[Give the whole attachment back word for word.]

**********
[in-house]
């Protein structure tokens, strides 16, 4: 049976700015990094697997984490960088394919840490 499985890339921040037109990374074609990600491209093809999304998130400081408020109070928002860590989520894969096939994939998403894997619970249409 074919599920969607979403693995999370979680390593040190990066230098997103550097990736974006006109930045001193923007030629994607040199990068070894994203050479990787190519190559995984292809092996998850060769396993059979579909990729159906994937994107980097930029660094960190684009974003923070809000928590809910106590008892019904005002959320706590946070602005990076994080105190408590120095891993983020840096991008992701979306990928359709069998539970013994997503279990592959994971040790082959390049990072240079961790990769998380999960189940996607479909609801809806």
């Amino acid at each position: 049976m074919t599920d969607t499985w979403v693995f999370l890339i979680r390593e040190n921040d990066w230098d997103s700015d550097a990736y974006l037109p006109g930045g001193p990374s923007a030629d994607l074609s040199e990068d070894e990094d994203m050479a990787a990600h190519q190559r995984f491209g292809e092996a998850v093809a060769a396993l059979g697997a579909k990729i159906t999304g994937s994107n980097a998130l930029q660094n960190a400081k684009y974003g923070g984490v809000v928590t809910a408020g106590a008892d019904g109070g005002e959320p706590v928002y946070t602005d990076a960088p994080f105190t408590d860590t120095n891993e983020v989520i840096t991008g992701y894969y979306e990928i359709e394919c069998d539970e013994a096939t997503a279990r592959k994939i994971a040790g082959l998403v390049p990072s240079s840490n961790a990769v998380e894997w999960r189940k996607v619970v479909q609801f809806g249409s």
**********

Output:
[in-house]
């Protein structure tokens, strides 16, 4: 049976700015990094697997984490960088394919840490 499985890339921040037109990374074609990600491209093809999304998130400081408020109070928002860590989520894969096939994939998403894997619970249409 074919599920969607979403693995999370979680390593040190990066230098997103550097990736974006006109930045001193923007030629994607040199990068070894994203050479990787190519190559995984292809092996998850060769396993059979579909990729159906994937994107980097930029660094960190684009974003923070809000928590809910106590008892019904005002959320706590946070602005990076994080105190408590120095891993983020840096991008992701979306990928359709069998539970013994997503279990592959994971040790082959390049990072240079961790990769998380999960189940996607479909609801809806």
């Amino acid at each position: 049976m074919t599920d969607t499985w979403v693995f999370l890339i979680r390593e040190n921040d990066w230098d997103s700015d550097a990736y974006l037109p006109g930045g001193p990374s923007a030629d994607l074609s040199e990068d070894e990094d994203m050479a990787a990600h190519q190559r995984f491209g292809e092996a998850v093809a060769a396993l059979g697997a579909k990729i159906t999304g994937s994107n980097a998130l930029q660094n960190a400081k684009y974003g923070g984490v809000v928590t809910a408020g106590a008892d019904g109070g005002e959320p706590v928002y946070t602005d990076a960088p994080f105190t408590d860590t120095n891993e983020v989520i840096t991008g992701y894969y979306e990928i359709e394919c069998d539970e013994a096939t997503a279990r592959k994939i994971a040790g082959l998403v390049p990072s240079s840490n961790a990769v998380e894997w999960r189940k996607v619970v479909q609801f809806g249409s």